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Myasthenia Gravis F041
Current RMA Instruments
|Reasonable Hypothesis||75 of 2015|
|Balance of Probabilities||76 of 2015|
Changes from Previous Instruments
- ICD-10-AM Codes: G70.0
- ICD-9-CM Codes: 358.0
This is a neurological disorder affecting any part of the nervous system that has skeletal neuromuscular junctions. The disorder is an autoimmune disorder which affects the transmission of impulses from the nerve to muscle causing muscle fatigue and weakness. The skeletal muscles involved are in the eye (ocular), cranial nerves of brain stem (bulbar), limbs, or respiratory muscles. As such myasthenia gravis is also subdivided into ocular myasthenia and generalised myasthenia types.
Confirming the diagnosis:
To confirm the diagnosis there needs to an opinion from a specialist neurologist.
The neurologist will utilise the following types of diagnostic tests:
- MRI and CT brain and spinal cord imaging to exclude other diseases.
- Repetitive nerve stimulation
- Serum antibodies to anticholinesterase receptors
- Serum antibodies to muscle specific tyrosine kinase
- Challenge testing with edrophonium
- Challenge testing with ice packs
The majority of cases will have autoantibodies to the acetylcholine receptor in the neuromuscular junction or antibodies to muscle specific tyrosine kinase. A small subset (6-12%) will not, but are still covered by the SOP.
The relevant medical specialist is a neurologist and if the eye is involved ophthalmologist.
Additional diagnoses covered by these SOPs
- Ocular myasthenia
- Generalised myasthenia
- Seropositive myasthenia gravis
- Seronegative myasthenia gravis
Conditions not covered by these SOPs
- Temporary myasthenia due to medication#
- Myasthenia syndromes not being myasthenia gravis#
* another SOP applies - the SOP has the same name unless otherwise specified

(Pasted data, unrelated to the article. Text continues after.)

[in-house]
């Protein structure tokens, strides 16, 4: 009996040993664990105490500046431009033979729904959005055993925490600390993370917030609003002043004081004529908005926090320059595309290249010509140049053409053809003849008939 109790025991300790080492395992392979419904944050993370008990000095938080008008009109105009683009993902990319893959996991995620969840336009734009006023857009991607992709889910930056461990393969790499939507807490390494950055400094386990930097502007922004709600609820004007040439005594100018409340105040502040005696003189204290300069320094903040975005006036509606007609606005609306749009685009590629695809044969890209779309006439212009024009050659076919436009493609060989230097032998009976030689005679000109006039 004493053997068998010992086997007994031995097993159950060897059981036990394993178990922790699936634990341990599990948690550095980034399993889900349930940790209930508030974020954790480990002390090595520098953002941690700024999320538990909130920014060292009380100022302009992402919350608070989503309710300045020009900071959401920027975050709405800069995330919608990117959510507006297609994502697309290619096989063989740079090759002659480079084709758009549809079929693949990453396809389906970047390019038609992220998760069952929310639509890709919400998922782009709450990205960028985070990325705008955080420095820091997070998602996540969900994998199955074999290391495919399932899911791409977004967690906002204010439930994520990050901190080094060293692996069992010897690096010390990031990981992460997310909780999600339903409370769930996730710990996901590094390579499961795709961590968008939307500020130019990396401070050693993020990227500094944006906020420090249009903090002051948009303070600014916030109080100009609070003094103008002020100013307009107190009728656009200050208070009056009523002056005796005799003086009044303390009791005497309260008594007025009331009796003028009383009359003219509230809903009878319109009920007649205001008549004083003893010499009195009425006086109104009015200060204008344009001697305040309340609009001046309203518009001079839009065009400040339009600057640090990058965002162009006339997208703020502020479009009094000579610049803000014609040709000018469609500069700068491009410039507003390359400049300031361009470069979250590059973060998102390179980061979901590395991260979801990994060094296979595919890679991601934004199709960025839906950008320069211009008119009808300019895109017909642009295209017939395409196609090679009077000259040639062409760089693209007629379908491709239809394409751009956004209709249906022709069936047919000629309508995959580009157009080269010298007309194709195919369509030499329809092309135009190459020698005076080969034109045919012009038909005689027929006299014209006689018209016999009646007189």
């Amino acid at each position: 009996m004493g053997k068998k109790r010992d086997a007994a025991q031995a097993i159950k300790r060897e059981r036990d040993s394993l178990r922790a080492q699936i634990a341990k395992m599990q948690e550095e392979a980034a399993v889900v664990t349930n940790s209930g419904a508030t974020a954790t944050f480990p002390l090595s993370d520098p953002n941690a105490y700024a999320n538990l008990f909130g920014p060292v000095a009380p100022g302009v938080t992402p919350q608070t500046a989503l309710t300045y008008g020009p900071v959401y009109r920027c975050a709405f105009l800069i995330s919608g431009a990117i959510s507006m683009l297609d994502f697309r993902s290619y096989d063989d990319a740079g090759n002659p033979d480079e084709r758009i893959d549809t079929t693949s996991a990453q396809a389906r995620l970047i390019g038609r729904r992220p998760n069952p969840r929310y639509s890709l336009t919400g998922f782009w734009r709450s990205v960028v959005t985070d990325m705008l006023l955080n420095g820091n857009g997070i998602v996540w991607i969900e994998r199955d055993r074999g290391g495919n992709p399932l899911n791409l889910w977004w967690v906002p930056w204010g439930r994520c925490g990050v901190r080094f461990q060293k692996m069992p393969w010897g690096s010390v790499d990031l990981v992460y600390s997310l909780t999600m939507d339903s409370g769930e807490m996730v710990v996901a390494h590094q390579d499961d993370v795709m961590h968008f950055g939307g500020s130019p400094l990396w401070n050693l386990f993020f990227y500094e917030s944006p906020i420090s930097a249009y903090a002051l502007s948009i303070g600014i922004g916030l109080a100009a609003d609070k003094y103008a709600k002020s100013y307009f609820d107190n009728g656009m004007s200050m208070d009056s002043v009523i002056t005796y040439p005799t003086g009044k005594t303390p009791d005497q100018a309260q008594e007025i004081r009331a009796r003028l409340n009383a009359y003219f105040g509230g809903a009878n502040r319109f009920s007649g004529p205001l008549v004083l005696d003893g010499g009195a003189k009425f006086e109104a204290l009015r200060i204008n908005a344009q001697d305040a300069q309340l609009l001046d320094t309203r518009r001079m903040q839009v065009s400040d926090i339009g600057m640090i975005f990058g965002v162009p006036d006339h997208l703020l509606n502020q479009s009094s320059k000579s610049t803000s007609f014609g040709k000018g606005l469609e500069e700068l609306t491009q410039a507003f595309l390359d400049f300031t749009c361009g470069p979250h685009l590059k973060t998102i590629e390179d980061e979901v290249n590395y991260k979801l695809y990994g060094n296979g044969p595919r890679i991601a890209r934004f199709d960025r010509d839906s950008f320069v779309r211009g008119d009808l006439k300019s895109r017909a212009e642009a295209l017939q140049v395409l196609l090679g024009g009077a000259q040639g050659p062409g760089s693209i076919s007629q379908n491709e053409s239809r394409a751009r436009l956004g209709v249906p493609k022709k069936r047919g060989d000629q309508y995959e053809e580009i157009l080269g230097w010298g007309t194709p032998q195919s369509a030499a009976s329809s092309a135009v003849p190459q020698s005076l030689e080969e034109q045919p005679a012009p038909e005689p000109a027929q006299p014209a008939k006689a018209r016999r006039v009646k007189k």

# non-SOP condition
The clinical onset will be the earliest time when both the necessary myasthenia symptoms and signs were present prior to the formal diagnosis of myasthenia gravis. Note that the clinical onset can be complicated if it was associated with a drug which also causes temporary myasthenia. Note that this SOP specifically excludes ‘…temporary weakness and fatigability of skeletal muscles due to medication…’. Hence there may be situations where the myasthenia gravis was effectively asymptomatic and was incidentally diagnosed when the use of a medication caused temporary weakness and fatigability of skeletal muscles prompting the medical investigation of myasthenia gravis. Under this circumstance the myasthenia gravis did not as yet have a clinical onset at the time of the use of the medication which provoked the medical investigation and the diagnosis of the occult myasthenia gravis. There are however circumstances where the myasthenia gravis was weakly symptomatic (did have a clinical onset), and the use of a medication causing temporary weakness and fatigability of skeletal muscles provided the early diagnosis of the myasthenia gravis.
The condition has to have had a clinical onset before a clinical worsening can be considered. This is a complicated disease, which would require a specialist neurologist opinion to assess whether any evident clinical worsening was out of keeping with the natural progression of the underlying pathology in this client.
Comments on SOP factors
As noted above the ‘having systemic treatment with a drug from the specified list at the time of the clinical onset’ depends on whether the myasthenia gravis was really active (was in clinical onset) at the time of the systemic drug treatment, or whether the clinical presentation was solely the result of the systemic drug treatment with no material contribution from the myasthenia gravis.